Columbia considering new rule requiring police to report lost and stolen firearms | Colombia News

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COLOMBIA — Some Columbia City Council members have not waived local gun rules.

City leaders are considering an ordinance that would require residents to report lost or stolen firearms to police. The measure could go to council as early as August if it is found to be backed by state law, said Councilwoman Aditi Bussells, who is leading the campaign.

In March, Columbia City Council voted to repeal a 2019 set of gun restrictions, facing a lawsuit from state Attorney General Alan Wilson and pressure from state lawmakers threatening to withdraw funding. The restrictions included a so-called “red flag” law allowing the removal of firearms from people under extreme risk protection orders.

The city has submitted a draft of the new ordinance on reporting stolen or missing weapons to the attorney general’s office for review, Wilson spokesman Robert Kittle said.

The previous orders violated state law, which stated that local governments were not authorized to regulate “the transfer, ownership, possession, carrying, or transportation of firearms, ammunition, firearm components, or any combination thereof,” according to the code. , essentially banning most local gun regulations.

Kittle said he was unsure whether this new proposal would fall within the scope of the law.

“It’s an interesting legal question,” Kittle said. “I don’t think it’s really clear.”

The attorney general’s office traditionally does not advise on ordinances before they are enacted, Kittle said, although it can advise at the request of an elected official.

The potential new order would attempt to reduce the number of violent acts committed with stolen weapons. So far this year, 108 firearms have been stolen from cars in Colombia, Columbia Police Department spokeswoman Jennifer Timmons said in an email. Nationally, gun thefts from cars are on the rise, according to an analysis of FBI data by the group Everytown for Gun Safety.

“It’s something that we had consistently heard from law enforcement officials that it’s often very difficult to find lost firearms because people don’t report them,” Bussells said.

While it’s too early to know exactly how the ordinance would be enforced, Bussells said, it shows the city is working to move forward to prevent gun violence.

“I think it’s more about creating that safety environment and more declaring and advocating that it’s something important to us,” Bussells said.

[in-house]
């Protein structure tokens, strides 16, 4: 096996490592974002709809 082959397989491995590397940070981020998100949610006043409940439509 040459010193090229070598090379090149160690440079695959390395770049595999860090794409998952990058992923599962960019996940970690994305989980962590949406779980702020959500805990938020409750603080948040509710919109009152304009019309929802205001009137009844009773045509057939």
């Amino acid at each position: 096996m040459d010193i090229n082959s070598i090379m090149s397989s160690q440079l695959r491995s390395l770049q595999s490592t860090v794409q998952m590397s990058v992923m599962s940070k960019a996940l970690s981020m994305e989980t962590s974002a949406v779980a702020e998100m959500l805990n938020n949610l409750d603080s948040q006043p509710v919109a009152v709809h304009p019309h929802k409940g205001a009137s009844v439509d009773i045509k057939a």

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Councilman Howard Duvall called for more gun regulations as previous ones were repealed. He said he was not aware of any proposed new ordinances, but would be open to considering a settlement that falls under state law.

“I would be open to any suggestions as to how we can legally restrict the use of guns,” Duvall said, “but I think the state court pretty much said the state government has preempted gun regulation in any way by local governments, either county or city.”

In addition to the “red flag” rule, the repealed ordinances, passed in 2019, made it illegal to possess a firearm within 1,000 feet of a school and made buildings where people built “phantom guns” subject to city nuisance laws.

The federal government has since banned kits used to assemble “ghost guns”, that people can assemble at home without background checks or serial numbers. Congress too adopted federal incentives states to create “red flag” laws.

Gun violence is a major issue for Bussells, who is a public health researcher. Bussells also spearheaded the city’s recent “Lock It Up” initiative, which distributes free gun locks and “cheat sheets” so people can easily record information about their gun to report if it’s lost or stolen.


'Lock It Up' campaign is latest in city and county gun safety initiatives

The “Lock It Up” initiative is part of a more community-based approach that city officials are taking to prevent gun violence. The city has partnered with the nonprofit Serve & Connect to distribute gun locks, discussed gang violence with the new group Getting A New Generation Started in Peace, and joined a church local and county for a recent gun buy-back event.

An ordinance would be another step by the city in promoting gun safety, Bussells said.

“Violence is a complex issue, but we all have to do our part,” Bussells said. “And at the city level, one of the best ways to continue to promote gun safety and address some of the violence we’ve seen is to put in place policies and procedures that allow us to have safeguards and address some of the root causes that we often see of why violence is happening.”

Contact Skylar Laird at (843) 830-1526. Follow her on Twitter @sky_latte_.

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